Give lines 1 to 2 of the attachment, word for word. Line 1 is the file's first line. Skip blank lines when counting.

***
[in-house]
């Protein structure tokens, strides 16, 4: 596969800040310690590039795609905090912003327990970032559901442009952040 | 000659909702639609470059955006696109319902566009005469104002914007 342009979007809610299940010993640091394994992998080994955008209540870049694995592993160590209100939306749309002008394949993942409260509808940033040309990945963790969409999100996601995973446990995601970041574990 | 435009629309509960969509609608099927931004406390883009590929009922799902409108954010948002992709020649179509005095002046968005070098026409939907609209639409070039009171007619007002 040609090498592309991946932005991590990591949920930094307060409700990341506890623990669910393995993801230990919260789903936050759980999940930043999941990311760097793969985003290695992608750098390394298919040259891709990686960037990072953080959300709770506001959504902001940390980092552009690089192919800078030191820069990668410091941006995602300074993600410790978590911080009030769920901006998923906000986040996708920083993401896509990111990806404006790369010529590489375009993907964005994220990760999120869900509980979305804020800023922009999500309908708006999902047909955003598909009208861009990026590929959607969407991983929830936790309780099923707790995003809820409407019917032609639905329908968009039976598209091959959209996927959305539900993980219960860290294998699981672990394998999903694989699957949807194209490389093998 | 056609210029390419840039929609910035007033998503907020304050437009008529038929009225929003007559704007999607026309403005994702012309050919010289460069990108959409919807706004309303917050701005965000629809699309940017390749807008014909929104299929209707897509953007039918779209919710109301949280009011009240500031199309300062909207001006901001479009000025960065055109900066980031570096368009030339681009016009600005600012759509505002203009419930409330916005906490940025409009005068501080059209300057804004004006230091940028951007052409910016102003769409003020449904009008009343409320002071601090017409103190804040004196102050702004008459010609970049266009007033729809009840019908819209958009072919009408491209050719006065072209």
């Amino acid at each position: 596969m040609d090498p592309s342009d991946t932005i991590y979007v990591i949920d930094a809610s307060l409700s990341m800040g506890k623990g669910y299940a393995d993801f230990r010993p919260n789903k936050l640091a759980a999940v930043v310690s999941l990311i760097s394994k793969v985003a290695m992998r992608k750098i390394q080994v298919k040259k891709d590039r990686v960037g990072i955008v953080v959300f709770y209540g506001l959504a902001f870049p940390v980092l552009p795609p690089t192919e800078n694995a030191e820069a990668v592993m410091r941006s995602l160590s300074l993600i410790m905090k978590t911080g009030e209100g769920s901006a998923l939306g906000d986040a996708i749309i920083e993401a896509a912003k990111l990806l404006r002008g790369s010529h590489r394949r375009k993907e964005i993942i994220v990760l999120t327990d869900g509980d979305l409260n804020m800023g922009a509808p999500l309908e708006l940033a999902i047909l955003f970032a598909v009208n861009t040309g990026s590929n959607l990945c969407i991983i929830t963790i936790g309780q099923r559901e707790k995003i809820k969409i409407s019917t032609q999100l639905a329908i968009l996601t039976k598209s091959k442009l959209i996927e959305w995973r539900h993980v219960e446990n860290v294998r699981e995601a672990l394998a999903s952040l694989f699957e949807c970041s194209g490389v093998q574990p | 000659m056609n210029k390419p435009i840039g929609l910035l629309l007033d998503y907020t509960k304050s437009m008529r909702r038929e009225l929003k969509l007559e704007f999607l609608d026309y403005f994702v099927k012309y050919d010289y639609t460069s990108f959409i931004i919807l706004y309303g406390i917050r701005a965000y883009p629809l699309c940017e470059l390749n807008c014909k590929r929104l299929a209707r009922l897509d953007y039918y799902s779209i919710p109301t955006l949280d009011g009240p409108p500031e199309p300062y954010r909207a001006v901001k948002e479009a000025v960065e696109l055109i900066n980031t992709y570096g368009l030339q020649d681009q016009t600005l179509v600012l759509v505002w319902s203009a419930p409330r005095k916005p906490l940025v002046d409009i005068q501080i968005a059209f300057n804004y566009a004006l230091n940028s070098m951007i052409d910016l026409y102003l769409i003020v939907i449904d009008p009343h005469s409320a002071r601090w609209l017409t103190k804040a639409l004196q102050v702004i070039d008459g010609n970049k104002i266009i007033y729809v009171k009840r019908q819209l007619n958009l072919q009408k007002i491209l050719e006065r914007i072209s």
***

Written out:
[in-house]
């Protein structure tokens, strides 16, 4: 596969800040310690590039795609905090912003327990970032559901442009952040 | 000659909702639609470059955006696109319902566009005469104002914007 342009979007809610299940010993640091394994992998080994955008209540870049694995592993160590209100939306749309002008394949993942409260509808940033040309990945963790969409999100996601995973446990995601970041574990 | 435009629309509960969509609608099927931004406390883009590929009922799902409108954010948002992709020649179509005095002046968005070098026409939907609209639409070039009171007619007002 040609090498592309991946932005991590990591949920930094307060409700990341506890623990669910393995993801230990919260789903936050759980999940930043999941990311760097793969985003290695992608750098390394298919040259891709990686960037990072953080959300709770506001959504902001940390980092552009690089192919800078030191820069990668410091941006995602300074993600410790978590911080009030769920901006998923906000986040996708920083993401896509990111990806404006790369010529590489375009993907964005994220990760999120869900509980979305804020800023922009999500309908708006999902047909955003598909009208861009990026590929959607969407991983929830936790309780099923707790995003809820409407019917032609639905329908968009039976598209091959959209996927959305539900993980219960860290294998699981672990394998999903694989699957949807194209490389093998 | 056609210029390419840039929609910035007033998503907020304050437009008529038929009225929003007559704007999607026309403005994702012309050919010289460069990108959409919807706004309303917050701005965000629809699309940017390749807008014909929104299929209707897509953007039918779209919710109301949280009011009240500031199309300062909207001006901001479009000025960065055109900066980031570096368009030339681009016009600005600012759509505002203009419930409330916005906490940025409009005068501080059209300057804004004006230091940028951007052409910016102003769409003020449904009008009343409320002071601090017409103190804040004196102050702004008459010609970049266009007033729809009840019908819209958009072919009408491209050719006065072209």